CIIR calls for more action on HIV/AIDS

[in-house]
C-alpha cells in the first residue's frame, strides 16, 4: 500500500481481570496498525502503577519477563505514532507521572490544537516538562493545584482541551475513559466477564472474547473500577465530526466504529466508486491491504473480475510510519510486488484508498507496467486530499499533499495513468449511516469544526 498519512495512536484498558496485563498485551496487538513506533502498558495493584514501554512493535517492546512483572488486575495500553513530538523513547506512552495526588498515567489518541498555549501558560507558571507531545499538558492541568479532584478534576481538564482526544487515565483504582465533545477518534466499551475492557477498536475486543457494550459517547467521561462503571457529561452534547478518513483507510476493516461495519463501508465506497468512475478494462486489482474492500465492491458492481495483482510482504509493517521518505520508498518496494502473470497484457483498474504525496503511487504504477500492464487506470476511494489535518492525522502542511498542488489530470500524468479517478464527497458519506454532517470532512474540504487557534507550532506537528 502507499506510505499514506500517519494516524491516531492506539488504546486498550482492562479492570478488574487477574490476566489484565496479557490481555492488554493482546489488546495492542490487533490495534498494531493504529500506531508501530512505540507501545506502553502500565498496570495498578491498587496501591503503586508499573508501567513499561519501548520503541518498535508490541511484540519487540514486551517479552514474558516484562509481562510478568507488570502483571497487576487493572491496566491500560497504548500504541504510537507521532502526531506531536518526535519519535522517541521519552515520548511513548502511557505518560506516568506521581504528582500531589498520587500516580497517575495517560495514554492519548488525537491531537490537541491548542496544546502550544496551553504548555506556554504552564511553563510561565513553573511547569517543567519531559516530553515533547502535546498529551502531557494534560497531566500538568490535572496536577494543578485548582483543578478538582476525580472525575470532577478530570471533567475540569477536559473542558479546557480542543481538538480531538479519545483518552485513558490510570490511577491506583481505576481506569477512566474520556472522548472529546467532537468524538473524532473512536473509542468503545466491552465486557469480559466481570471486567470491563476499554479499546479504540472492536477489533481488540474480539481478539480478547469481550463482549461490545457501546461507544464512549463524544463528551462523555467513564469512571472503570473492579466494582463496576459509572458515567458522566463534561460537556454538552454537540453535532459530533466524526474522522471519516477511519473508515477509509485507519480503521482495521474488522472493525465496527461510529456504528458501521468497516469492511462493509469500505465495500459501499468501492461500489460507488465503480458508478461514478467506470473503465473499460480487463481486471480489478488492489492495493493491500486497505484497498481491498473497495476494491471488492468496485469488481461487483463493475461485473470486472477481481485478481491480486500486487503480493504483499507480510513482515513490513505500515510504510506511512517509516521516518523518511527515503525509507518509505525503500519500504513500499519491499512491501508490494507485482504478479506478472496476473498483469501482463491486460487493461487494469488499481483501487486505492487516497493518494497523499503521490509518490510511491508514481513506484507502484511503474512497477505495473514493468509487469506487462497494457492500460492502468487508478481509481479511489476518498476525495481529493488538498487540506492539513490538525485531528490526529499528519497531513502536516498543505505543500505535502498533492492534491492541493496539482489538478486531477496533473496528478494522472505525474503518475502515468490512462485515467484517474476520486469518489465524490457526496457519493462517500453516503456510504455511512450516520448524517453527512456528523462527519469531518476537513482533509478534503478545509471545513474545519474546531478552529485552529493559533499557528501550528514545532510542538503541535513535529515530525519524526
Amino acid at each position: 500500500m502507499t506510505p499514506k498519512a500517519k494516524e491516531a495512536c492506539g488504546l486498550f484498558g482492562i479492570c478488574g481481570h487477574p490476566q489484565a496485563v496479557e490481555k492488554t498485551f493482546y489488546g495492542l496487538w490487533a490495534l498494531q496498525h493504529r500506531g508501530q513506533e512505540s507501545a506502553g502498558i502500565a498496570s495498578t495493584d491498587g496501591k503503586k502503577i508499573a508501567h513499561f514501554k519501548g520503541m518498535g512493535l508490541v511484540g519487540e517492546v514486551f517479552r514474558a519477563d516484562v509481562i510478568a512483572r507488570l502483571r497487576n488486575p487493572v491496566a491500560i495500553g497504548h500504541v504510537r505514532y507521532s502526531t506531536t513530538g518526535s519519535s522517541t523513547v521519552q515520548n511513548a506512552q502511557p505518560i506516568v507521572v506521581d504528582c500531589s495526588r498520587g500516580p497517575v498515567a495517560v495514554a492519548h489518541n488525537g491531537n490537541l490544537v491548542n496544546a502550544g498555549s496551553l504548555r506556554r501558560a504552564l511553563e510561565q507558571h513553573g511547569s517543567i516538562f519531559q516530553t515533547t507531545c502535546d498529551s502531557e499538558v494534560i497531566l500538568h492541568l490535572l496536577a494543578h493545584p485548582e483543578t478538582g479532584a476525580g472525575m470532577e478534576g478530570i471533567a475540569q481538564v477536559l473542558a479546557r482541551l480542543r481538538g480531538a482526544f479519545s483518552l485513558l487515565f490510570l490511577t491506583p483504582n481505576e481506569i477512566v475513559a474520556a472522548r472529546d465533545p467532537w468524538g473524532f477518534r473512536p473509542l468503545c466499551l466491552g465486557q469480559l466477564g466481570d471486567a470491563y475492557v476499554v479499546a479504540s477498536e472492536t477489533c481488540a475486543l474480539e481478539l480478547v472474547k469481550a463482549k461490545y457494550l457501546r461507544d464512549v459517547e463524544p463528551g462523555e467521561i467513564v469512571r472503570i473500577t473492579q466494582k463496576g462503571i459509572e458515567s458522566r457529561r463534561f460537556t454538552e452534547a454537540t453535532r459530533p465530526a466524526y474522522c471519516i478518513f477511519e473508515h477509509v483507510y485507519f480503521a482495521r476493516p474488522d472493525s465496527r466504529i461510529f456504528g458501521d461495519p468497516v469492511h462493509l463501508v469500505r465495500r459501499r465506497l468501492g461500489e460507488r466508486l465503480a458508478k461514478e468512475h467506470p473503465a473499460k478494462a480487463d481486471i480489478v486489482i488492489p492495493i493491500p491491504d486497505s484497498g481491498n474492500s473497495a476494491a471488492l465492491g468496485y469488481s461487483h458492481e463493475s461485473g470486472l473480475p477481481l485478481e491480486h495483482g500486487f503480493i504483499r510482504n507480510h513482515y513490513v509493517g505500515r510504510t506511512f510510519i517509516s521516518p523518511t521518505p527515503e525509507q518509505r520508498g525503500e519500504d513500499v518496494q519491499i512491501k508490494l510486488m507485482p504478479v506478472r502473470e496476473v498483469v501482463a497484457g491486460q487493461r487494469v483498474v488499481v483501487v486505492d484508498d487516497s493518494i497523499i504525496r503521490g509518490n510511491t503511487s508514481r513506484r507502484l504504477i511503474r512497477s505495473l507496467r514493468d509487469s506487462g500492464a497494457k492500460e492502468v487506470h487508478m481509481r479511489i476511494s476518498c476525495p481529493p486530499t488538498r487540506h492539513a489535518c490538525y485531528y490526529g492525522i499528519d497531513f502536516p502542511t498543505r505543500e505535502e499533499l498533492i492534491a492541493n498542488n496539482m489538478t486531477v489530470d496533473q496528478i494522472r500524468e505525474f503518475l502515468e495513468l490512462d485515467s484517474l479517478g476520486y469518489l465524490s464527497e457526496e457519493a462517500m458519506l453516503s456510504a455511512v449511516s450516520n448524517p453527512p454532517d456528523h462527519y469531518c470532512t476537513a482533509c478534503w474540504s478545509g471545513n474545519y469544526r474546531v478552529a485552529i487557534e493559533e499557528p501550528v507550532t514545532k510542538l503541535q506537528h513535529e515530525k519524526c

Governments, the international community, development agencies, community organisations and individuals need to focus more on fighting the spread of HIV/AIDS, according to a workshop on HIV/AIDS organised by the Catholic Institute for International Relations in Jinja, Uganda, from 13 to 15 May. National governments need to ensure that everyone has access to affordable drugs for the treatment of HIV/AIDS, the workshop said. Non-governmental organisations (NGOs) need to lobby local and national governments, international organisations, faith communities and pharmaceutical companies so that life-saving anti-retroviral (ARV) drugs are available for all. Although the price of ARVs has dropped, it is still too high for most Africans, the workshop heard. Many Ugandans live on less than $1 a day and cannot pay $40 a week for the cheapest drugs in Uganda. Activists need to influence leadership at all levels to bring about changes in policy, the workshop said. Religious, social and community leaders need to lead by example and hold each other accountable. They need to challenge discrimination against people with HIV/AIDS and affirm their human dignity. NGOs need to build strong coalitions and networks to raise awareness about HIV/AIDS and create pressure groups, the workshop said. They need to use local, national and international media to share information about the disease and the lives of those affected by it. The workshop also looked at topics such as HIV/AIDS as a human rights issue, the role of umbrella organisations and local non-government organisations in HIV/AIDS work, community level interventions on HIV/AIDS, and the role of faith-based organisations in HIV/AIDS work. Participants discussed the major gains made by Uganda in the fight against HIV/AIDS. In 1993, 30 per cent of the population was HIV-positive - the highest rate in the world - but by 2003 only 6.5 per cent were. Major government information campaigns, prevention work by community groups and support from Christians and Muslims have led to a sharp drop in discrimination against people with HIV/AIDS and increased support. CIIR joint programme manager for Zimbabwe and Namibia Ron Norgard said: 'Uganda demonstrates that there can be an effective response to HIV/AIDS. The West needs to support this by taking urgent steps to improve access to treatment.' Rhobbinah Ssebbowa of ActionAid Uganda told the workshop: 'Respecting and fulfilling the human rights of all individuals is indispensable to reducing the rates of infection of HIV/AIDS, expanding access to care and treatment and mitigating the impact of the epidemic.' On the topic of faith-based work on HIV/AIDS, CIIR executive director Christine Allen said: 'Faith based organisations need to preach love and tolerance and give pastoral care for those living and dying with AIDS. Secular and faith organisations need to work together, recognising the contributions each can make.' The workshop included participants from CIIR's London office, Namibia, Peru, Somaliland, Uganda, Yemen and Zimbabwe It was hosted by Integrated Development Activities and AIDS Concern (IDAAC), a Ugandan NGO. Source: CIIR

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